CBA Monday Message – 09.10.17
Angela Rafferty QC
Lord Chancellors old and new have been talking about legal aid this week. Civil legal aid. From the party conferences The Solicitor General has been reported as considering that it is time for a rethink to increase state funding in some civil cases. David Lidington emphasised that there is no ‘crock of gold’ for legal aid…. In a newspaper Lord Falconer reviewed the effect of repeated civil legal aid cutbacks and concluded, correctly, that “letting the legal system go to seed will have a profound long-term effect on the culture of the country”. The Bar Chair Andrew Langdon observed that waiting for a review of LASPO resembled waiting for Godot.
The case for reinvestment in Criminal Legal Aid is just as powerful and critically important. We too are all waiting impatiently for the consultation response to the reform of AGFS. We do not have a Bach report of our own. Maybe we should get one.
I urge you all to read this article about the Junior Bar’s continuing struggle to get paid in the magistrate’s court. A survey indicates that 50 per cent work for free, More on this next week. Doing nothing about this is not an option.
s.28 Youth Justice and Criminal Evidence Act 1999 Rollout
This is coming. As a reminder the evaluation published in September last year is here.
The rollout is expected to take place in 4 phases, with the first phase expected before the end of this year. We will publicise the area when we know officially. The original 3 pilot courts (Kingston, Leeds and Liverpool), at the same time, will be extending the provision of s.28 to complainants in modern slavery and sexual cases sent by the Magistrates’ Court from September 2017.
We have set out the very short standard timetable for these cases:
(i) PTPH: 14 days after sending;
(ii) Service of papers: 21 days after PTPH;
(iii) Defence Statement: 28 days after service of papers;
(iv) Ground Rules Hearing: 7 days after service of Defence Statement;
(v) s.28: 7 days after GRH or as soon as possible thereafter.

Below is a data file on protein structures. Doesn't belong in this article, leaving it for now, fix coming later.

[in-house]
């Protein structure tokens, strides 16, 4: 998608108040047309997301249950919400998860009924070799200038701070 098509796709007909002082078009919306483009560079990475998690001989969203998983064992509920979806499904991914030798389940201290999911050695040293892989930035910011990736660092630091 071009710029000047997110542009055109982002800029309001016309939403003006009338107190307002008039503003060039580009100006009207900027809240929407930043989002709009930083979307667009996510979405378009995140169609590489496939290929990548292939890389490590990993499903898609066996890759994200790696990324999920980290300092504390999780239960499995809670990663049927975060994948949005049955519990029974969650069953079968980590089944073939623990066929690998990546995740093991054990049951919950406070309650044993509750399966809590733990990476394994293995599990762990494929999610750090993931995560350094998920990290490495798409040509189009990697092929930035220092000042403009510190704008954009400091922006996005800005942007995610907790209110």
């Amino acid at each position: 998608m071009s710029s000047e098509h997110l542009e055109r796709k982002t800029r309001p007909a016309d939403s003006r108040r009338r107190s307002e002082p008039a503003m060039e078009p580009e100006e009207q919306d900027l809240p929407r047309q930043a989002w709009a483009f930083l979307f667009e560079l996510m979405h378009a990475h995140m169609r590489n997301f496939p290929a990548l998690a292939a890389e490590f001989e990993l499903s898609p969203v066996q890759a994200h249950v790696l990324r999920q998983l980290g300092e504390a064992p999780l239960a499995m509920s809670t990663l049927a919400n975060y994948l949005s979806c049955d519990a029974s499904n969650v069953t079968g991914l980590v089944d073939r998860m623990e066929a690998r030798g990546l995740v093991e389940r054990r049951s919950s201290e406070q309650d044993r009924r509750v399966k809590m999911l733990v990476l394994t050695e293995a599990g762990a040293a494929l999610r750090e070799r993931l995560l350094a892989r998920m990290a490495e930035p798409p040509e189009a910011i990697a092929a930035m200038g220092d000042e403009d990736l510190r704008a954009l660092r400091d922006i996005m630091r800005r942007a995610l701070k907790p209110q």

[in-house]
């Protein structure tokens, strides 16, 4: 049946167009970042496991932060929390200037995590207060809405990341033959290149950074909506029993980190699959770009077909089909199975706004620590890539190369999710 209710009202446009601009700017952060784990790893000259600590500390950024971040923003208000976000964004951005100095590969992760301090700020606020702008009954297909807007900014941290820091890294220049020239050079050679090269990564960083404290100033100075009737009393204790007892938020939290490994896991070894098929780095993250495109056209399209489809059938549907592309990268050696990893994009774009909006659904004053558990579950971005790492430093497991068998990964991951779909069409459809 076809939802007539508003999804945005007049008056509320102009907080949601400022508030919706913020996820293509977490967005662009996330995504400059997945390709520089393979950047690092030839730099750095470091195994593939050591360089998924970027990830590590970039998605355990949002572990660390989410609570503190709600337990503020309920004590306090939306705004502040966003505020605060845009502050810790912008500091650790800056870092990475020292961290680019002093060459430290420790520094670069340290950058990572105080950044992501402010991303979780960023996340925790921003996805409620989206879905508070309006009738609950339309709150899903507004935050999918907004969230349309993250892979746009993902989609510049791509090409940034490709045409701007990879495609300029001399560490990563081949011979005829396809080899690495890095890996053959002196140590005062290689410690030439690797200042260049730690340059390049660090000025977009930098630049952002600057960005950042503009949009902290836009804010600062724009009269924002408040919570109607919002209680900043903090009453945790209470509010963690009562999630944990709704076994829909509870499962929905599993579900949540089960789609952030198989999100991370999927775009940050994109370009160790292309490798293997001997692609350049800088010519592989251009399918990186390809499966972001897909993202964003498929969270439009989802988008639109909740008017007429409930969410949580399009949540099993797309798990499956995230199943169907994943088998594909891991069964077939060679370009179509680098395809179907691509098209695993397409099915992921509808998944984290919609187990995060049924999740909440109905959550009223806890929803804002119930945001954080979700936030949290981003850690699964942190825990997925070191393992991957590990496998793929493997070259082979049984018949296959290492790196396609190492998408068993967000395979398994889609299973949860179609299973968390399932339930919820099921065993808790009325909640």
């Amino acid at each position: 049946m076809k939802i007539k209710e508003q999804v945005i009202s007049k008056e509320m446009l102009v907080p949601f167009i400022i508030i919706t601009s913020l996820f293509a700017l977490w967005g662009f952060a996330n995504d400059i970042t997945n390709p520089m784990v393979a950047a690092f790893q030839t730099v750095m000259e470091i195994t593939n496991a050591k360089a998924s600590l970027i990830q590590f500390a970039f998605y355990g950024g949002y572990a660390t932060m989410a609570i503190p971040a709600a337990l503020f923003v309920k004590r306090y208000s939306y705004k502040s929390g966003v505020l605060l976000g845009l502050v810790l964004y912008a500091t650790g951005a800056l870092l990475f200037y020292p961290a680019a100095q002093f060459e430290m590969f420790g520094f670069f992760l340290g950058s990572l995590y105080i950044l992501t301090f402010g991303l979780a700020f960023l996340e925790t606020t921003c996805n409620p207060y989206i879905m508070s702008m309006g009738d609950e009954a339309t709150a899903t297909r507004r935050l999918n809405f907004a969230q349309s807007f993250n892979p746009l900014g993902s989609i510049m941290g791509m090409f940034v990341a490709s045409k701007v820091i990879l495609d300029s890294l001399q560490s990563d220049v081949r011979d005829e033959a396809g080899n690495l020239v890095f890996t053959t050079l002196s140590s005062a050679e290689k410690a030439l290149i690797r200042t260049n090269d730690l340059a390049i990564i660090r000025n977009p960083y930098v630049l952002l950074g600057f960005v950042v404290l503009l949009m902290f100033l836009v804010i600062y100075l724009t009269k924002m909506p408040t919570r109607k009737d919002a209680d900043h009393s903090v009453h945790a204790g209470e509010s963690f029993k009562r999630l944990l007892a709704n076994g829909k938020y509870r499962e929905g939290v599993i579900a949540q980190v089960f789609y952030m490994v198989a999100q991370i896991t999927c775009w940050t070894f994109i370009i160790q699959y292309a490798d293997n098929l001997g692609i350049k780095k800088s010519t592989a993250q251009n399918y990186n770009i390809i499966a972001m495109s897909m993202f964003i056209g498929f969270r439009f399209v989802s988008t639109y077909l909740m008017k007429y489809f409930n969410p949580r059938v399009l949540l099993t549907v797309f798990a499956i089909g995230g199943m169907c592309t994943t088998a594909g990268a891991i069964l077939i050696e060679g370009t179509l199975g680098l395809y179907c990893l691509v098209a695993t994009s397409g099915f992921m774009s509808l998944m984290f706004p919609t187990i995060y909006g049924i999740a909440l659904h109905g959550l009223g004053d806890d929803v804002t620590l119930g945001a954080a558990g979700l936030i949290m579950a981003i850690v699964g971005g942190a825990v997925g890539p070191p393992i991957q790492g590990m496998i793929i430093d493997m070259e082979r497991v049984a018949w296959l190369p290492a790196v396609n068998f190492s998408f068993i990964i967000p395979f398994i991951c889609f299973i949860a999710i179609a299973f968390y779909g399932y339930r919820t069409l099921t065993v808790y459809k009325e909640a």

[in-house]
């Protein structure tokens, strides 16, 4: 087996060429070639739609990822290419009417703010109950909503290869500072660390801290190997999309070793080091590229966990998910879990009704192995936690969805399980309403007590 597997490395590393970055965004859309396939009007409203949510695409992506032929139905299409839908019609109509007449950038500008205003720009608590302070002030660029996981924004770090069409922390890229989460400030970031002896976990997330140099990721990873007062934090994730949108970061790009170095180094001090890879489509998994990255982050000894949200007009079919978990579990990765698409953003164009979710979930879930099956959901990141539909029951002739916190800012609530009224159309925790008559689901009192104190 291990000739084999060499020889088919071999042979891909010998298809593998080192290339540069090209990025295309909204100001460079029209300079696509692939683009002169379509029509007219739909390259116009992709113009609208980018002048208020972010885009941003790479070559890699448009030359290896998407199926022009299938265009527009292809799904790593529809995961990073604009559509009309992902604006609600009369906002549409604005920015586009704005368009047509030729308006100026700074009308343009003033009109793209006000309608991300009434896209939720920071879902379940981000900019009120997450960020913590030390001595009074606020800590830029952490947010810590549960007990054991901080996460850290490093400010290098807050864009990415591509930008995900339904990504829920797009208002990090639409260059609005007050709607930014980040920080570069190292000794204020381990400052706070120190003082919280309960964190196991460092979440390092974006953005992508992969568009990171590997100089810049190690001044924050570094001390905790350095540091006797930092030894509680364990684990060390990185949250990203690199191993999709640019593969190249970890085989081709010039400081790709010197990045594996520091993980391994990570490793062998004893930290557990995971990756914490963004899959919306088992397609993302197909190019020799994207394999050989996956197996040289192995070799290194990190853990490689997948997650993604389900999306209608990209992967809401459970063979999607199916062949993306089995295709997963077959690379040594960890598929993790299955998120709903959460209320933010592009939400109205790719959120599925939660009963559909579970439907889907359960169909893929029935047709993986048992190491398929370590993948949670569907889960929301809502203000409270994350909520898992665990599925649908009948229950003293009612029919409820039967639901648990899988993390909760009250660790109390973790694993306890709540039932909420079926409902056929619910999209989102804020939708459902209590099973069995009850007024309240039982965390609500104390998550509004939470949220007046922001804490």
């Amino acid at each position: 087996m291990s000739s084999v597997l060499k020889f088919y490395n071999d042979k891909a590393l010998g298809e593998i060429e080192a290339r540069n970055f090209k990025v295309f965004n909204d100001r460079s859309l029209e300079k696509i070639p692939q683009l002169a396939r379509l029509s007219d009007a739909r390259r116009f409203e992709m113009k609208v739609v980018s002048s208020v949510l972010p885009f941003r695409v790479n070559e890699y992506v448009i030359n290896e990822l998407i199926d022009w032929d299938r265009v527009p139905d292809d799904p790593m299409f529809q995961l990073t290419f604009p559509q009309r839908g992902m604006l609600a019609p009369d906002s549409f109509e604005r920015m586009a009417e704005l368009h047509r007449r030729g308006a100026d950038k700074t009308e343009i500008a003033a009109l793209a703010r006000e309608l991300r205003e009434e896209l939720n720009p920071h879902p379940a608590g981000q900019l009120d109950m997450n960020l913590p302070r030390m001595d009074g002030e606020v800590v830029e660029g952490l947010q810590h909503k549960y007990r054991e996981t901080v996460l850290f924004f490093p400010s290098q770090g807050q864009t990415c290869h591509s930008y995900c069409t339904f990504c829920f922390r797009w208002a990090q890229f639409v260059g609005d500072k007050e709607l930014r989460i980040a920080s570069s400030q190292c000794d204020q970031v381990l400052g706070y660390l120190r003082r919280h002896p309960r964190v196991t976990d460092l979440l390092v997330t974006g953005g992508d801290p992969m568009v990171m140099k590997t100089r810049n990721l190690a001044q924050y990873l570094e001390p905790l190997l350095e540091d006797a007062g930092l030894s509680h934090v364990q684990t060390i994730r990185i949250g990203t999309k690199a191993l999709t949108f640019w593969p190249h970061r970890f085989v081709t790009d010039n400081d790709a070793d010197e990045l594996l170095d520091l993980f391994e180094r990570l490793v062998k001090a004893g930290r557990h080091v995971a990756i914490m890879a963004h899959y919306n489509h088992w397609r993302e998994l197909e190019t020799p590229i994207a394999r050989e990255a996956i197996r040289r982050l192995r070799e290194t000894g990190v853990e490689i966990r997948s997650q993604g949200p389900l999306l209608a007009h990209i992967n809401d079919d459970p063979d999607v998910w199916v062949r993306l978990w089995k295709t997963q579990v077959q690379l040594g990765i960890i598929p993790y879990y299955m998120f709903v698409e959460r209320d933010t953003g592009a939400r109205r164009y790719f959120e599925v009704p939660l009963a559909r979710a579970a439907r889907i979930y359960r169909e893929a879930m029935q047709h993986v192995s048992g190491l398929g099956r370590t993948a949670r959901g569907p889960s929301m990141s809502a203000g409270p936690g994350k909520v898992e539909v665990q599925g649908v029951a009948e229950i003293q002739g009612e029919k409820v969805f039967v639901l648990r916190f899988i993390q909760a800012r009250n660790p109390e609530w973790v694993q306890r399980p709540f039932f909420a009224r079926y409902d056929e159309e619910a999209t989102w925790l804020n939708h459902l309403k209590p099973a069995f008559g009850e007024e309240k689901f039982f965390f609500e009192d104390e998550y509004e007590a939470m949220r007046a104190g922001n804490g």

We will be asking for our members’ views as to how the implementation is progressing.
All practitioners will need to be prepared for this roll-out, and will be expected to be familiar with the Advocate’s Gateway toolkits. Although completion of the ICCA’s Vulnerable Witness training is not yet compulsory, it will be a distinct advantage to those conducting s.28 cases. Forthcoming dates for training will be announced shortly.
The Law Commission Sentencing Code
Sentencing law is contained within 48 statutes and over 1,300 pages of primary legislation. We all know how complex and difficult it can be. The Law commission is holding a series of events about a proposed new sentencing code to bring coherence and structure to this area of law. See this link for details. Once again this affects our daily professional lives. We should ensure we are at the forefront of this discussion.
The Kalisher Trust Lecture – Tuesday 10th October, Old Bailey 17.30
Sir Brian Leveson will speak on “Advocacy”. Places are limited so please book with Aaron. This is a chance to hear a significant and senior legal figure talk about something we do every day. There will also be wine afterwards and the Trust will present prizes.
The CBA November Lecture
On Tuesday 14th November, the Lecture at the Old Bailey will be given by Dr. Shona Minson from Oxford University. Shona is working on a research project in conjunction with other academics and the Prison Reform Trust about the impact of maternal imprisonment.
The most up to date information we have about the training required for prosecutors to remain on the list for serious sexual offence cases is that from January 2019 prosecutors on the serious sexual offence panel will be required to have completed 2 courses. These are the Advocacy and the Vulnerable course and a RASSO accredited course.
For those of you who are Recorders the Judicial Serious Sexual Offence training course to be held this year meets the requirement for RASSO training. We are still finding out if previous judicial courses will also qualify. We are grateful to members who have highlighted this issue to us.
Archbold and Blackstones.
We will publish the results of our survey in next week’s Monday message. If we get a good enough ‘turn out’ it will provide a snapshot of how working barristers view this issue. So far about 500 members have responded. It would be good if we could get a few more.
We emphasise that we are not taking part in any of the political imbroglios there seem to be around this topic. Many of us, including me, write or contribute to one or other of the texts. The CBA is purely concerned with the interests of our membership and that we should be consulted when something like this is under review.
Your Vice Chair Chris Henley QC will be writing next week’s message so you can have a break from me. He will address his manifesto issues and raise conduct and listing practices in the Crown Court, the scandal of juniors not being paid and the Junior Bar generally, problems with disclosure and payment for large amounts of electronic material as well as other bad practices and causes for concern. Can you email in anything you want to say on these issues.